It started out as an idea, released on YouTube as a proof of concept of what a digital magazine “could” look like. We eventually found out that Adobe was working closely with Wired to create a magazine that could be ported to any mobile device with ease. For those of you not in the know, Adobe AIR is pretty much flash driven. What’s that mean? It means Apple wouldn’t let the applications run on their device and therefore the proof of concept was temporarily squashed.

Wired then found themselves scrambling to recreate their application so that they could submit it to the AppStore. Finally, the application has been approved by Apple Inc. and users can now download it for $4.99. Is it worth the $4.99? Our early opinion is yes. It might not be worth it down the road, but currently $4.99 to play with a magazine that may very well be setting the stage for digital magazines down the road is worth the price point, even if you’re not a fan of the magazine.

The obvious question is — does the application live up to the proof-of-concept that was released earlier, and does the application suffer from the quick transition from AIR to Objective-C?

Where the Wired iPad application shines

The Wired team really understood what was at stake when they put together the application, and they’ve succeeded in making the magazine a rich experience. Included in the whopping 500mb download is video footage from Toy Story 3, audio from a Trent Reznor project as well as other audio and video footage. Being able to get rich media along side an article is something not unfamiliar for web-users, but seeing it along side excellent articles in an established magazine really helps set the medium apart from the traditional print model.

While the inclusion of rich media is a great next step for print media, it certainly needs to be a little bit more polished. I was really digging the Ratatat track that Wired included in an article, but once you change to a new article (swiping left or right), the music ends. It seems a little counterintuitive to me, considering the page it was on had about a minute’s worth of content to read. Also, letting users continue the track from where they left off when they do return to that page would have been a huge plus. As it sits currently, you can play or pause the track, but if you leave the page, you’ll be starting from scratch on the audio track. Outside of this one little gripe, the inclusion of audio is phenomenal, and Wired has really done a great job of merging visual and audio mediums into their app. The audio is used in a supplementary way, and really adds a new element to the text that surrounds the audio they’ve included.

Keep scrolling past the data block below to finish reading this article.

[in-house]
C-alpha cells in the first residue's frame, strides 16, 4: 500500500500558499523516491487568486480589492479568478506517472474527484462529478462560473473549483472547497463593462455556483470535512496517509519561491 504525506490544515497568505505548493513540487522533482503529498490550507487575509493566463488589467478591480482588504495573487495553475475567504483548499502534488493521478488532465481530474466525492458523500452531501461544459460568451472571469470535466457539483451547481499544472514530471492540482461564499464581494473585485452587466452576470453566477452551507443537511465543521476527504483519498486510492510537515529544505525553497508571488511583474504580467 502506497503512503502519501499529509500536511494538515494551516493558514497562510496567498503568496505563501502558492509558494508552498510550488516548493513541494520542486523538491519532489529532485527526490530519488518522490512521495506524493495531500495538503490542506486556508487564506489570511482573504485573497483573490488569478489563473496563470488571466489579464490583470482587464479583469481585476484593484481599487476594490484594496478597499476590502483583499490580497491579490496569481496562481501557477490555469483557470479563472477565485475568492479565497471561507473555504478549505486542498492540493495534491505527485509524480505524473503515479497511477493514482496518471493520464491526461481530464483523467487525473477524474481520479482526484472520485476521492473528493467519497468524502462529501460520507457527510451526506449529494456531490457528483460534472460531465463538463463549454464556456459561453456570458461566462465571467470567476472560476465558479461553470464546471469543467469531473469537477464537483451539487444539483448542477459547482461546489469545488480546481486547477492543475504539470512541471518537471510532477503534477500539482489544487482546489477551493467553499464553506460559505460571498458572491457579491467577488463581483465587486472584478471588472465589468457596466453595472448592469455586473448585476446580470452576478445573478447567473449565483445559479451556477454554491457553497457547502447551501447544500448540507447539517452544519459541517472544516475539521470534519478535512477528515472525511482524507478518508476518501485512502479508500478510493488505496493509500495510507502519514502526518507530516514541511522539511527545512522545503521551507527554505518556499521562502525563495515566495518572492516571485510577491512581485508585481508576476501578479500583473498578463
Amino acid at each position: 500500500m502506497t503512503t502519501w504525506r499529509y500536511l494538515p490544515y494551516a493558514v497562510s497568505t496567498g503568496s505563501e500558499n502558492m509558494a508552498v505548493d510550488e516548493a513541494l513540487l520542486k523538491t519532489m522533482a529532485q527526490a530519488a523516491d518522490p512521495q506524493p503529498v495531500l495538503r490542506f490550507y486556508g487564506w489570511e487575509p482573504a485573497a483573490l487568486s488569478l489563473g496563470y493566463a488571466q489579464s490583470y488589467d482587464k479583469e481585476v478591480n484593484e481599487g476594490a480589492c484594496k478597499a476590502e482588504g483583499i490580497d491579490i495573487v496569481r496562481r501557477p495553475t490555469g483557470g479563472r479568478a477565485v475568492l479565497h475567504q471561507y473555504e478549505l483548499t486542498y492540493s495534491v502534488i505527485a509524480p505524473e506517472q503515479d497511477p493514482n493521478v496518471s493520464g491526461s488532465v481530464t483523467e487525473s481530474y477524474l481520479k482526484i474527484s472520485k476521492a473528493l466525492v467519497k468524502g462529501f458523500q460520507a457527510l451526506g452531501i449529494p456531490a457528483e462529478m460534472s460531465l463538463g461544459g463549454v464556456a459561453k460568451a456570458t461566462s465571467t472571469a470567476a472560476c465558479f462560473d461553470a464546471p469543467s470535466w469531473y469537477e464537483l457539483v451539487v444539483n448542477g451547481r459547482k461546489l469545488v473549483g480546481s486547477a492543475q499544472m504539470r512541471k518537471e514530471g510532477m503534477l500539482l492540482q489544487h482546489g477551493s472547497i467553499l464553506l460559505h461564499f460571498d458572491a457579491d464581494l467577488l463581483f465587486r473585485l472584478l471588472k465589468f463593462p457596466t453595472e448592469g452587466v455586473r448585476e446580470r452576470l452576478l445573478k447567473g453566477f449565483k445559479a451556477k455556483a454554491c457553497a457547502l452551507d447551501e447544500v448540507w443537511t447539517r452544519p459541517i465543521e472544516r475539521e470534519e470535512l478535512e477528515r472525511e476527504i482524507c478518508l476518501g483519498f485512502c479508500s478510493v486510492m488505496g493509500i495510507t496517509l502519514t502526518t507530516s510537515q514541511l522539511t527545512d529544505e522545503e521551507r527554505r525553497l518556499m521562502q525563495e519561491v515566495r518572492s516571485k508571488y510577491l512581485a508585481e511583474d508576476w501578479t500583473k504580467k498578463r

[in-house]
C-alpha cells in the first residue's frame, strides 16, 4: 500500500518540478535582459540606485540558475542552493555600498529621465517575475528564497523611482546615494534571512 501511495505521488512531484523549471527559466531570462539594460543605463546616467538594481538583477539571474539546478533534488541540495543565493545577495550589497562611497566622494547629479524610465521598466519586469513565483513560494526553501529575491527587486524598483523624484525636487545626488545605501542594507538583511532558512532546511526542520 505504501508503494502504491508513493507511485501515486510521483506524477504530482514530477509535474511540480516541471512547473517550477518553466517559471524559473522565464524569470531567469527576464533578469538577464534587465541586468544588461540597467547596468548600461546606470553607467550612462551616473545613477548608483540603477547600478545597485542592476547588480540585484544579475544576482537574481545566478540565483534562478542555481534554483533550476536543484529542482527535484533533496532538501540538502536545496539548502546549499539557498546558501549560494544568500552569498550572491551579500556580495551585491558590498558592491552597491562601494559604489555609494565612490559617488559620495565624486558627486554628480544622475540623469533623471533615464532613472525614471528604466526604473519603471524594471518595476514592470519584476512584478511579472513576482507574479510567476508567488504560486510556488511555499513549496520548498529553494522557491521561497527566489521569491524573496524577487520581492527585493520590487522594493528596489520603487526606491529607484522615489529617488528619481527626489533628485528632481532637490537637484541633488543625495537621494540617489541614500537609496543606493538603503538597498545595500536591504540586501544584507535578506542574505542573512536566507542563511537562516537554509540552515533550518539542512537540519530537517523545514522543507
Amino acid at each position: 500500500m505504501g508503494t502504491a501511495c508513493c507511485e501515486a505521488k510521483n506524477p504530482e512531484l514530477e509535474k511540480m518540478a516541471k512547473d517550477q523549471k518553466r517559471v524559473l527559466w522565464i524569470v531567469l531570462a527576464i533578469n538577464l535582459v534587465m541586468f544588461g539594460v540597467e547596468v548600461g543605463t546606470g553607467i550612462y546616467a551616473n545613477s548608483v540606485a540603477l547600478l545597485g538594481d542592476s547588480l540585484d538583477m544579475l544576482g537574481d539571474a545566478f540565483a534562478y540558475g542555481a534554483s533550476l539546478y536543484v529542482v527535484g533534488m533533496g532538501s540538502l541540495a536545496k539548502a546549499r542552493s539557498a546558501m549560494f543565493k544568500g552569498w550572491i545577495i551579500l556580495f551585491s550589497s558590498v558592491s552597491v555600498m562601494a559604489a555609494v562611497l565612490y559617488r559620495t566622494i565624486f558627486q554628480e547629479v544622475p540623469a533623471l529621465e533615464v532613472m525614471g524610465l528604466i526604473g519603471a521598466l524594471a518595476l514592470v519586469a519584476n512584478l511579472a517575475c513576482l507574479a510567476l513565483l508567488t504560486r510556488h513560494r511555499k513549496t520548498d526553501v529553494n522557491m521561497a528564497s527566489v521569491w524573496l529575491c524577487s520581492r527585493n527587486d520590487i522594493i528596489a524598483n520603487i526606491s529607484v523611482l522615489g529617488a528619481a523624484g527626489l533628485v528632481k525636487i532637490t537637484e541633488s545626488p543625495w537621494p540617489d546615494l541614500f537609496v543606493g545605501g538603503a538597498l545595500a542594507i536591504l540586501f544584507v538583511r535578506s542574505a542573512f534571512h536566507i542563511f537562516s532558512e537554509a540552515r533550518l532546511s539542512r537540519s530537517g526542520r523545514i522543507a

It needs some extra polish

The magazine is laid out on a double axis—scrolling up and down will drill you down into one particular article, scrolling left and right will take you to the previous or next article. It works, in theory, but the implementation seems a little sloppy. In some cases Wired has put up visual indicators to let you know if you should be scrolling down for more content, but it’s not always obvious. The worst offender of this is multiple page advertisements. There’s absolutely no way to know that another page is present for an advertisement. If I was an advertiser, I’d be keeping this in mind when deciding to pay for ad space. I never once scrolled down on an ad, and I didn’t even notice that there was another page on any ad until I started to play with the quick navigation options to scroll through the content quickly. That’s a major problem if Conde Nast is hoping to offer up the iPad edition of their magazine as another medium for advertisers.

Quick Gripe

Why the heck are the terms and conditions for the app on the second-last page of their digital magazine? The very last thing they say in the terms and conditions is, “If you do not agree to the above terms and conditions, you are forbidden from downloading, registering for, or using the app.” A little late there, isn’t it Conde Nast? I just used your application, in it’s entirety, and now I don’t agree with your conditions. Shouldn’t this be front and centre?

Watch our video of the App in Action

Final Thoughts

The application could have used a little bit more time in the oven, but all in all the Wired team put together the best example of a digital magazine to date.  Despite the minute annoyances listed above, this application is the first time we’ve ever felt like a digital magazine wasn’t a cheap PDF port to the iPad.  Wired has really set the bar high in it’s first application, and we’re sure they’ll continue to push the envelope just a little bit further with every single subsequent application. Evidently we’re not alone in our opinion of the application — during the last week the application has risen to the number one spot on iTunes Top Grossing and Top Paid iPad Apps listings.  Early reports are indicating that Wired has sold over 24,000 copies of their first magazine after just 24 hours of being available in the AppStore.  That’s pretty damn impressive when you consider that this whole concept is still new.

If there was ever a $4.99 application that was worth the price, this would be it.  It feels like you’re staring right into the future every single time you turn the page.

You can download the application on the AppStore

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